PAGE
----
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I have a C++ class with vector<float> members which are initialized in the constructor to a size determined by one of the constructor's arguments.

summingBuffer = vector<float>(requiredSize);

How do I check whether the vector constructor has successfully allocated the the required space? The instance vars aren't pointers (should they be?) so if (NULL==myVector) doesn't work. Does vector throw an exception on allocation error? How about checking .size() afterwards?

Thank you...

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2 Answers 2

up vote 0 down vote accepted

The vector constructor will raise bad_alloc if it couldn't allocate enough storage, no need for extra checks.

Using pointers is not a good idea if you don't absolutely need them.

Also, looks like you could initialize your vectors directly rather than how you're doing it by using your constructor's initializer list. Something like:

struct foo {
  std::vector<float> things;

  foo(int vsize) : things(vsize) {
    // rest of constructor code
  }
};
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Thanks for the help and code snippet. In that example, will the bad_alloc exception just bubble up to the line of client code invoking foo's constructor? Also, I was lead to believe by the last sentence on this FAQ question that the STL didn't handle errors in its constructors: yosefk.com/c++fqa/ctors.html#fqa-10.17 Nor could I find a decent reference online. Do you know of any? –  Hari Karam Singh Feb 22 '12 at 15:23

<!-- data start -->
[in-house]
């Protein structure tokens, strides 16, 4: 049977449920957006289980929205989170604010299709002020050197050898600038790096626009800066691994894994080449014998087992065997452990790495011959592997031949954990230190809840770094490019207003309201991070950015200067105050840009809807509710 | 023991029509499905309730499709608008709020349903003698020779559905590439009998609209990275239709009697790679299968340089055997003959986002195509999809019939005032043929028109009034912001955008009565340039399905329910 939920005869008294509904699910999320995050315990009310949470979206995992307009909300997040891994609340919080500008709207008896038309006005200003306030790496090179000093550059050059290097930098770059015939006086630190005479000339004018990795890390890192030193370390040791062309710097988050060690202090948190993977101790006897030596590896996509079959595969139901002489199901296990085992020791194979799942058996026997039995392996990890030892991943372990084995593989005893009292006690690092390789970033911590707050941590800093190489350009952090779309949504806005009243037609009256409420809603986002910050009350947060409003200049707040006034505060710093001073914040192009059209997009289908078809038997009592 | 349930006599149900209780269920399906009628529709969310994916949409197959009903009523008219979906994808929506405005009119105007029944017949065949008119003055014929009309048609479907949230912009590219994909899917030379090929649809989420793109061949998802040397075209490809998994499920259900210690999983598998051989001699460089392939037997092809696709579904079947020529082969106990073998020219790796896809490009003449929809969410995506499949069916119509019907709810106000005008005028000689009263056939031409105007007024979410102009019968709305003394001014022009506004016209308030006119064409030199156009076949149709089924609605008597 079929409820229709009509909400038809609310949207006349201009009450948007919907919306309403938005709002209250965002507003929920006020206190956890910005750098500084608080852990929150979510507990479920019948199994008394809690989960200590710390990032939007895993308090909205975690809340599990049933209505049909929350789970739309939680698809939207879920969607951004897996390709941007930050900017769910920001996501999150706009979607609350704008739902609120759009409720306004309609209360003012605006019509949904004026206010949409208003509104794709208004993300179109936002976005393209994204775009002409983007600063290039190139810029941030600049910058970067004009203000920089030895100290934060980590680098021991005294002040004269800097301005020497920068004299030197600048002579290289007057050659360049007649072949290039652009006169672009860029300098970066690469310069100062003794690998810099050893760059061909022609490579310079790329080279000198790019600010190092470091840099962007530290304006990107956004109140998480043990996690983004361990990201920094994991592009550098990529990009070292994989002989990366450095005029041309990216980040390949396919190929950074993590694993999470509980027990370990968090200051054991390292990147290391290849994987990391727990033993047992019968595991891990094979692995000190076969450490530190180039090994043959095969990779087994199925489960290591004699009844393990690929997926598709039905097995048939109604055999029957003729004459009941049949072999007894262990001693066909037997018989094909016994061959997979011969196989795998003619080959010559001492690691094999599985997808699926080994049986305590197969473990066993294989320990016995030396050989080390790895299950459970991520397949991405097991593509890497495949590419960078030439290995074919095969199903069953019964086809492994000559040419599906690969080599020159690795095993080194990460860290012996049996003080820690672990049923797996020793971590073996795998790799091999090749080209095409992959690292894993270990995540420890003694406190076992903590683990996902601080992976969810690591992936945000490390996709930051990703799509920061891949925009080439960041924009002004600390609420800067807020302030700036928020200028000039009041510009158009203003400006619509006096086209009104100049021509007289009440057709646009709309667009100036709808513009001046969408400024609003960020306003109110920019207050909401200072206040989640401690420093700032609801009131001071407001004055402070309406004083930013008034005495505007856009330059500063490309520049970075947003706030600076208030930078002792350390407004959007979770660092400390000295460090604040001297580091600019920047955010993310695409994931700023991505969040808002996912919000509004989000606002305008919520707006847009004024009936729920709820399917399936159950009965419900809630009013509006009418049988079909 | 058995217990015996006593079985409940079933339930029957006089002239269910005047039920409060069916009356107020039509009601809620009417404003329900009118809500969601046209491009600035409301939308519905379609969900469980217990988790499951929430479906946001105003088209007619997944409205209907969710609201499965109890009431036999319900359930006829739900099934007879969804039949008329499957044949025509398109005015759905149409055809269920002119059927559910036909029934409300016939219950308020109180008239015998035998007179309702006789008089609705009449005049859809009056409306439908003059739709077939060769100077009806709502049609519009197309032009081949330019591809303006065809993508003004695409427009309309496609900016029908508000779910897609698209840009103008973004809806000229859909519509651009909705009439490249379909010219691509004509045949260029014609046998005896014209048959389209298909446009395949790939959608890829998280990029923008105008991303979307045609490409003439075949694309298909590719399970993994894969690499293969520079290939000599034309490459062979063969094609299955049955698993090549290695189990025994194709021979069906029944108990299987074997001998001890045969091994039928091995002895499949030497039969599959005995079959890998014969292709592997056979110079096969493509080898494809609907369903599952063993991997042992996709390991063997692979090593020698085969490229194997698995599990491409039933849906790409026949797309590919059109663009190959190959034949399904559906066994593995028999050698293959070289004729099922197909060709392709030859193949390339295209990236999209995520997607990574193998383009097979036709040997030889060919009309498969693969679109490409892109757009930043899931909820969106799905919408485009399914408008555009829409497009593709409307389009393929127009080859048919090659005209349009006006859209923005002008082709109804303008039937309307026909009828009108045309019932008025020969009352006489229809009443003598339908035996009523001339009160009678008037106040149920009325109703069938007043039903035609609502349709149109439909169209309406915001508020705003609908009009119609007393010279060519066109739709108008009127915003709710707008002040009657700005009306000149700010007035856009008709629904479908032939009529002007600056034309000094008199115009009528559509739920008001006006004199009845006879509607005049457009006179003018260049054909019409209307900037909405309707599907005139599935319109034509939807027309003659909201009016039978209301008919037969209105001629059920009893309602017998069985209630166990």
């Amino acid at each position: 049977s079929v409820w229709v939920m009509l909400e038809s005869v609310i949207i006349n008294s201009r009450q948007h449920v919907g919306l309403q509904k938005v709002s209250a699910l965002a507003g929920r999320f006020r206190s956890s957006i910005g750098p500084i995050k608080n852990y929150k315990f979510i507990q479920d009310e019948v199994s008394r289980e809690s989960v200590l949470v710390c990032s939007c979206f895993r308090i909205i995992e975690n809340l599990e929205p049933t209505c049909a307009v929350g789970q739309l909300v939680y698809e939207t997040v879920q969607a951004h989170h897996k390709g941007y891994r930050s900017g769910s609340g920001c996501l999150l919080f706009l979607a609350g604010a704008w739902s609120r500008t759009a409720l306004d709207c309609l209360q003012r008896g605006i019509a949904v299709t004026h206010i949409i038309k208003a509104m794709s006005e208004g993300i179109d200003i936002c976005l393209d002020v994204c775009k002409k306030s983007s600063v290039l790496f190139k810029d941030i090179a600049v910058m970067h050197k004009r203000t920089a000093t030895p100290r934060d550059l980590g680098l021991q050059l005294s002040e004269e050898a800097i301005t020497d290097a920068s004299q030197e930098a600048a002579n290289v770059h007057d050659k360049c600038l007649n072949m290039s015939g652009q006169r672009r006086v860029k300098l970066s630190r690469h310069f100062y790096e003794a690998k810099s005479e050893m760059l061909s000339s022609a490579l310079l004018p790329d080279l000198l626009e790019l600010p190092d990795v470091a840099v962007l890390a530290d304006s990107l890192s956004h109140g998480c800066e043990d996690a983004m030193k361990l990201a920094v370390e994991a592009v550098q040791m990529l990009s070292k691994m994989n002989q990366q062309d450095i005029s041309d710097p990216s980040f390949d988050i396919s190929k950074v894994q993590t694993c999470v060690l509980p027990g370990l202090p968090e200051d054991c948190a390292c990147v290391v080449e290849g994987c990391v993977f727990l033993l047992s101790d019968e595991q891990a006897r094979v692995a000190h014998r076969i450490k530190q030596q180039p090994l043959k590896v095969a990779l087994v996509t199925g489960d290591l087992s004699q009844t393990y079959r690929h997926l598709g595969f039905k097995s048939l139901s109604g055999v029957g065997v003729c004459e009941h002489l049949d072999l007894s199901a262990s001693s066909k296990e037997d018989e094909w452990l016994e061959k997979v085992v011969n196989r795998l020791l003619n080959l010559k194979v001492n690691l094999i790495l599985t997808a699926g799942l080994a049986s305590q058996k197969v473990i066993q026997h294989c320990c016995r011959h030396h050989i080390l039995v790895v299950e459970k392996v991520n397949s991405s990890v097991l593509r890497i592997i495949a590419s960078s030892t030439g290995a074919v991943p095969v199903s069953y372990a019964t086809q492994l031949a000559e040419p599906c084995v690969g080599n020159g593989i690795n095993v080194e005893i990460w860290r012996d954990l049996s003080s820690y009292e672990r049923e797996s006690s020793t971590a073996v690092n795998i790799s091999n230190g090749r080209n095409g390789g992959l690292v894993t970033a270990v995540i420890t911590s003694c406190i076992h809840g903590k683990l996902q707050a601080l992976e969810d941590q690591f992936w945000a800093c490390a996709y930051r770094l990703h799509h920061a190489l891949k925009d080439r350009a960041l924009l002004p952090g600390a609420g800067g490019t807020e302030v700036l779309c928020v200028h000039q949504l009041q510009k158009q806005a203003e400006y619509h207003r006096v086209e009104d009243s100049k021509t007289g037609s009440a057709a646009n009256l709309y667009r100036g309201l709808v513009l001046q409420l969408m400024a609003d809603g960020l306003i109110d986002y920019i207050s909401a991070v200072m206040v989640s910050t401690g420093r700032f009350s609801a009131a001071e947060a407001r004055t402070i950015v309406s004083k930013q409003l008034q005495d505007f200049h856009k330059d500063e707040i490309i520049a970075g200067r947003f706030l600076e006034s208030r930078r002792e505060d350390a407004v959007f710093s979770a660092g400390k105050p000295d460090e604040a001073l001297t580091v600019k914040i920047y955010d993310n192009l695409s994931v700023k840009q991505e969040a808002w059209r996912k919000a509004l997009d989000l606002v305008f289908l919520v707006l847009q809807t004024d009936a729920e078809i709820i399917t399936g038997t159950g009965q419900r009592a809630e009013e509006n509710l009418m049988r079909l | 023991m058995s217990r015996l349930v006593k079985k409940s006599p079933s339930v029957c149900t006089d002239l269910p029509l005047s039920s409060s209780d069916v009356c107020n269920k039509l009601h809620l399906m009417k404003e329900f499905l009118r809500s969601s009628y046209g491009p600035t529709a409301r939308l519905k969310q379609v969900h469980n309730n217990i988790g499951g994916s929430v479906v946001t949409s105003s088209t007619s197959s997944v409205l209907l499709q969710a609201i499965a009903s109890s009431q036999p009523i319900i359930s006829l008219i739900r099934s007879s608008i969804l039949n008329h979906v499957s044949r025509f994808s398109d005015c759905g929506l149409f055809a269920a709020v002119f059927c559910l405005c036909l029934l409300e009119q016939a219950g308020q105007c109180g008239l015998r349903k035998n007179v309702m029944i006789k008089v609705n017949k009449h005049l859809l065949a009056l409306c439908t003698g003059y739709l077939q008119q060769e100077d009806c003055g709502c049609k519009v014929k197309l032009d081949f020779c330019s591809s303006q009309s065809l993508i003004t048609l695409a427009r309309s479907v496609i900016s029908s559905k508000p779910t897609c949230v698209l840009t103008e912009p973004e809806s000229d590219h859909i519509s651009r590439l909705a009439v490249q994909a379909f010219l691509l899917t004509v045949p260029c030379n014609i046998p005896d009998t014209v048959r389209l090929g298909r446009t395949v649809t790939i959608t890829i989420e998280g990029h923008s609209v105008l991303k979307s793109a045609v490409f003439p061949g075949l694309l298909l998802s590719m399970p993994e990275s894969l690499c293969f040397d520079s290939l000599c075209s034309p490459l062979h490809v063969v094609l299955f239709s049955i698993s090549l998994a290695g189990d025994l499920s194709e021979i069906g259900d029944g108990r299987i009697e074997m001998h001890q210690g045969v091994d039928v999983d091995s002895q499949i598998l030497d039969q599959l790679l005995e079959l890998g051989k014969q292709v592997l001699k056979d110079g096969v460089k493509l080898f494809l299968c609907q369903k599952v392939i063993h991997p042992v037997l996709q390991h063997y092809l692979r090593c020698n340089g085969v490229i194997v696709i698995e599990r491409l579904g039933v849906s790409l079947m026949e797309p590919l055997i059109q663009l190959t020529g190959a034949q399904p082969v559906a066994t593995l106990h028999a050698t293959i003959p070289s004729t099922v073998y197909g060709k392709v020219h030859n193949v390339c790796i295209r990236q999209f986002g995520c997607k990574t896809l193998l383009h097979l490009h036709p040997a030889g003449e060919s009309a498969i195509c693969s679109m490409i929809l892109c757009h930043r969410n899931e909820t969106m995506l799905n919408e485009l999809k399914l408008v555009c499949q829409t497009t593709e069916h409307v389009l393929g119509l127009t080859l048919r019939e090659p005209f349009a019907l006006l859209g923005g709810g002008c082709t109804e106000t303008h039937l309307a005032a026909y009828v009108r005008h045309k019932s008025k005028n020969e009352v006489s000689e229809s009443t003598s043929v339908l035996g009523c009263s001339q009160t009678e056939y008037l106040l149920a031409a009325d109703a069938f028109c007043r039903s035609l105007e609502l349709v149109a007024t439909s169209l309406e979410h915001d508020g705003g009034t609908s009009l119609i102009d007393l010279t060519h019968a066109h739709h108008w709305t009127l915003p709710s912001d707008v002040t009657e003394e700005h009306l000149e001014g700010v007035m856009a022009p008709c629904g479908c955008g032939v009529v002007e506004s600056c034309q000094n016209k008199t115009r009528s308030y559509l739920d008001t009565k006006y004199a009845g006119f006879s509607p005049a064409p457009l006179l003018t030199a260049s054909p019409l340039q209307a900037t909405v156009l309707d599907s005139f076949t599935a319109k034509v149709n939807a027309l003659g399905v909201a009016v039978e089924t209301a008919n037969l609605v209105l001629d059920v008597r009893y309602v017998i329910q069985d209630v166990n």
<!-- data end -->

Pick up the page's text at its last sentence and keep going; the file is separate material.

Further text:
bad_alloc will propagate until it's caught (or causes your program to die). You're mis-reading that line in the FQA. It says the STL doesn't deal with errors in constructors by using exceptions, not that the STL doesn't deal with exceptions thrown by constructors. (And generally, be careful with the information you read on the FQA. I'm not saying it's wrong, but it's very opinionated.) –  Mat Feb 22 '12 at 15:35
    
cool. thanks for that. –  Hari Karam Singh Feb 24 '12 at 11:04

Default allocator throws std::bad_alloc on failed allocation, just like new T does. So, no, no size checking is necessary. This isn't C.

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